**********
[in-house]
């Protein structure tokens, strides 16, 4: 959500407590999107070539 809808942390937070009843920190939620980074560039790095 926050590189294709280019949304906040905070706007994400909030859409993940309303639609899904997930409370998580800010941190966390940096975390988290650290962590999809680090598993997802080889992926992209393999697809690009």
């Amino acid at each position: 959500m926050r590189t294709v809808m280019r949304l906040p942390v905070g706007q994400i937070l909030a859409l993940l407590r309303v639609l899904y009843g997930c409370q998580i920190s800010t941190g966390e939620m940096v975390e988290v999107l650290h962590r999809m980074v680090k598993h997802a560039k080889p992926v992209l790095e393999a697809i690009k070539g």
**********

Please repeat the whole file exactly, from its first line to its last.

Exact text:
[in-house]
């Protein structure tokens, strides 16, 4: 959500407590999107070539 809808942390937070009843920190939620980074560039790095 926050590189294709280019949304906040905070706007994400909030859409993940309303639609899904997930409370998580800010941190966390940096975390988290650290962590999809680090598993997802080889992926992209393999697809690009």
């Amino acid at each position: 959500m926050r590189t294709v809808m280019r949304l906040p942390v905070g706007q994400i937070l909030a859409l993940l407590r309303v639609l899904y009843g997930c409370q998580i920190s800010t941190g966390e939620m940096v975390e988290v999107l650290h962590r999809m980074v680090k598993h997802a560039k080889p992926v992209l790095e393999a697809i690009k070539g």